## Friday, July 14, 2017

### Speed! - New Font

Skip-counting is a key ingredient in teaching upper level elementary math concepts. Once kids have a good handle on the numbers 1-100 and can count backwards from 20 to 0 they are ready to learn skip-counting. This usually happens between the ages of 4 and 8 years old and around the same time as kids are learning addition. Numerous math skills are based on skip-counting such as multiplication, division, adding and reducing fractions. With a good understanding of skip-counting, children are able to progress much more rapidly through these upper elementary math concepts.

Songs, the card game Speed! and hands-on practice work well together to cement the fundamentals of skip-counting. When playing Speed! kids learn to skip-count beginning on any number. For example, if they are skip-counting by 3's, they may begin at 18 and progress to 21. They also learn to skip-count backwards. The rhythm and rhyme of song helps engage memory and the colored decks of cards in the game Speed! help kids create a visual association with numbers.

The card game Speed! has just been given a facelift. The exterior of the container was lightened from a dark blue to a light blue and the numbers on the cards are now a more common font which is easier to rapidly read. The original version is shown above on the left, and the updated version is on the right.

If you haven't purchased this game yet, now's the time. After all, it's fun and a great way to keep kids learning over the summer! Kids play because they want to win, not to learn to skip-count. The beauty of the game is that in order to win, they have to have the skip-counting numbers memorized and they do so enthusiastically. The big secret, is that the numbers are all the answers to the times tables. After playing Speed!, kids can quickly apply what they've learned to multiplication, division, factoring, and fractions. How can you beat an educational game kids actually want to play.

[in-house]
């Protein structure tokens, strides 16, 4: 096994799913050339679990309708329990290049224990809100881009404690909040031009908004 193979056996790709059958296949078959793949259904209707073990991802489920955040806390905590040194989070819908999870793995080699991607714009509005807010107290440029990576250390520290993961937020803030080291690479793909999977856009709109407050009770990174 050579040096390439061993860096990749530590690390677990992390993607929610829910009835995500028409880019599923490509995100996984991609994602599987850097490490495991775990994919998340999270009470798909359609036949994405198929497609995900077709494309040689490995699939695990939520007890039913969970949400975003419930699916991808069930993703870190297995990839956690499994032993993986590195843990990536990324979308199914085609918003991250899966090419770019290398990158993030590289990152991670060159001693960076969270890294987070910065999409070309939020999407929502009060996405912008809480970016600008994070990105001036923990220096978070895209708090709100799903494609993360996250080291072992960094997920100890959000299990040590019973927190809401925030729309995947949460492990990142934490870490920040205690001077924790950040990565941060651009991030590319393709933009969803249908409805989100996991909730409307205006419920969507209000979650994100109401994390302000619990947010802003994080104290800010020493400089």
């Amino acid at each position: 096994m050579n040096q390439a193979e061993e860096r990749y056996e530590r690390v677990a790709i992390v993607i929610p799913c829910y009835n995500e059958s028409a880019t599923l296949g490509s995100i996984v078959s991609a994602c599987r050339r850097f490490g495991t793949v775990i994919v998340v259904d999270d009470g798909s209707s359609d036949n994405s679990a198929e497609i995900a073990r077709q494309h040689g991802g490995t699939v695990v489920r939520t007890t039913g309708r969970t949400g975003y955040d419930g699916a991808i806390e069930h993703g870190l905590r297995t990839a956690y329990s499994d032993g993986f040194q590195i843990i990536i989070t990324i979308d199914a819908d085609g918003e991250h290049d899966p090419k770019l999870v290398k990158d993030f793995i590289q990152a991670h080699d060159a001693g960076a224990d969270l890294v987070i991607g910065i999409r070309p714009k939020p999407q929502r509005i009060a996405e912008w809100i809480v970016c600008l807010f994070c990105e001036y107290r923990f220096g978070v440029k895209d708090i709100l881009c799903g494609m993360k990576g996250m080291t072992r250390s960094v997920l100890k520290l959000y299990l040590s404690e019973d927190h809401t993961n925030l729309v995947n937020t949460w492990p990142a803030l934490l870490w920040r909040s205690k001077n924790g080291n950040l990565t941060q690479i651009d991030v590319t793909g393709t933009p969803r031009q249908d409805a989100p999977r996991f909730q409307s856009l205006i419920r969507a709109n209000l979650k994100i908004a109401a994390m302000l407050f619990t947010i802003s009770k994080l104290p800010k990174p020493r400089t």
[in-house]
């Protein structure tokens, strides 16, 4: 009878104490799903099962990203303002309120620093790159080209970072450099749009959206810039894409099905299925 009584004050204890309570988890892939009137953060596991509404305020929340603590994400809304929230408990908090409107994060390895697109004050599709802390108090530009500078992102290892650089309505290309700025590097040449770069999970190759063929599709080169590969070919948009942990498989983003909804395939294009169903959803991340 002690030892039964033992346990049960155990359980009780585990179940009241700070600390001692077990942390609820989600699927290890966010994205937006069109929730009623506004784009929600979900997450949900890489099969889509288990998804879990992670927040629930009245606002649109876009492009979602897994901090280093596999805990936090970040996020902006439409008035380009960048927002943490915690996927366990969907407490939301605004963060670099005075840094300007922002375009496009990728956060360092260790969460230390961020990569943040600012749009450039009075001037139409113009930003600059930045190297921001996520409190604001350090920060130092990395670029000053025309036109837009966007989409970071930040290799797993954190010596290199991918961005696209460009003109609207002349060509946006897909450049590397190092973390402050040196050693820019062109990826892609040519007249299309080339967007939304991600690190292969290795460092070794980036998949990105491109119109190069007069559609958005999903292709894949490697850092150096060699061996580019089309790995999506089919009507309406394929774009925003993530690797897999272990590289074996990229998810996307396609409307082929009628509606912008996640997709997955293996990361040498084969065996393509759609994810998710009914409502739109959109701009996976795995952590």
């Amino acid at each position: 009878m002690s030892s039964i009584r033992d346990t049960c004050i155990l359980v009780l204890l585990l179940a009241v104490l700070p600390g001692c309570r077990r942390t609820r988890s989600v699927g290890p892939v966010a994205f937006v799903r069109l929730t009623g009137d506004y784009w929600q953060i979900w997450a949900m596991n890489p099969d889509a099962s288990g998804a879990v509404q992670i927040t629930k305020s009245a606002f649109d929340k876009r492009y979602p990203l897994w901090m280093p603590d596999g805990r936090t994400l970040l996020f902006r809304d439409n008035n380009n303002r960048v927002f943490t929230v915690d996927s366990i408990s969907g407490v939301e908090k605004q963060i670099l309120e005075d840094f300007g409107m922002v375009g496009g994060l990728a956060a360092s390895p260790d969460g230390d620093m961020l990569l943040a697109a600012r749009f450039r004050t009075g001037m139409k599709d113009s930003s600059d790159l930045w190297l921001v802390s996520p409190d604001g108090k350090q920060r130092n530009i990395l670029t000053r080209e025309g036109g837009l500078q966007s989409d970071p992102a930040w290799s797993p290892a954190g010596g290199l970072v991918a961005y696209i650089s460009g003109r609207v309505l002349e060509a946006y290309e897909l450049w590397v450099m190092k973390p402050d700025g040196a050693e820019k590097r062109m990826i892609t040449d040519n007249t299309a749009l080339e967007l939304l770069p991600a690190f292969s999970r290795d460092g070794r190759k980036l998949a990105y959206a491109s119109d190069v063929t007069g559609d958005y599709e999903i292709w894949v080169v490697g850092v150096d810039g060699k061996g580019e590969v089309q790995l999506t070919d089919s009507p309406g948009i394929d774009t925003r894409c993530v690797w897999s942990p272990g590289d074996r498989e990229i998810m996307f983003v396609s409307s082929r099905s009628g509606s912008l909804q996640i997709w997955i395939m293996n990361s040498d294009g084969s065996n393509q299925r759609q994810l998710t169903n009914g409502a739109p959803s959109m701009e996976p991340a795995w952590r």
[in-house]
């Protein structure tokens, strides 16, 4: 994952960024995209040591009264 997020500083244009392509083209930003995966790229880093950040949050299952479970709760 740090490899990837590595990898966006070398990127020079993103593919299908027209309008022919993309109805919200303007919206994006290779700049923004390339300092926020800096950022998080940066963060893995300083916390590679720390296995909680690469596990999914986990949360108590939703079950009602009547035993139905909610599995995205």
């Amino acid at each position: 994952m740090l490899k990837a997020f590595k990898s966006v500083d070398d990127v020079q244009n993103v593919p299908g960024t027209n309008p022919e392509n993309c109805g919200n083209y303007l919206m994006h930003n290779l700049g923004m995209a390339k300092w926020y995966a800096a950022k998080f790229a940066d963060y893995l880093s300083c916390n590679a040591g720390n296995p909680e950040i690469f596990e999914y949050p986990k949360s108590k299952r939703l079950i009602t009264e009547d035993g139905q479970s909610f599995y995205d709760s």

## Friday, July 7, 2017

### Bridge Unit Study - Lesson 8: Maintenance

Our bridge unit study ended with a discussion on maintenance.

Too often the cost of maintenance is not considered as part of the cost of a project. Whether you are building your home, a building or a bridge, maintenance should be a huge consideration. After all, if the structure breaks down, we will have to do without or start over from scratch.

Therefore, I was pleased that the book we chose to follow for our bridge unit study Bridges: Amazing Structures to Design Build and Test addressed the issue of maintenance. Painting, erosion, weather, corrosion, and traffic load are a few issues that determine how long the structure will last. The book does a good job of summarizing maintenance considerations.

To gain a better understanding of weather effects, my son explored corrosion with a science experiment. Putting steel wool into different types of water, he watched it over a 24 hour period to see how much it rusted. It was a very simple experiment and a great way to wrap up our bridge unit study.

Now where ever we go we take a good look at the different bridges around us.

Honfleur Cable Stay Bridge (Normandie, France)

London Bridge

Tower Bridge

Charles Bridge, Prague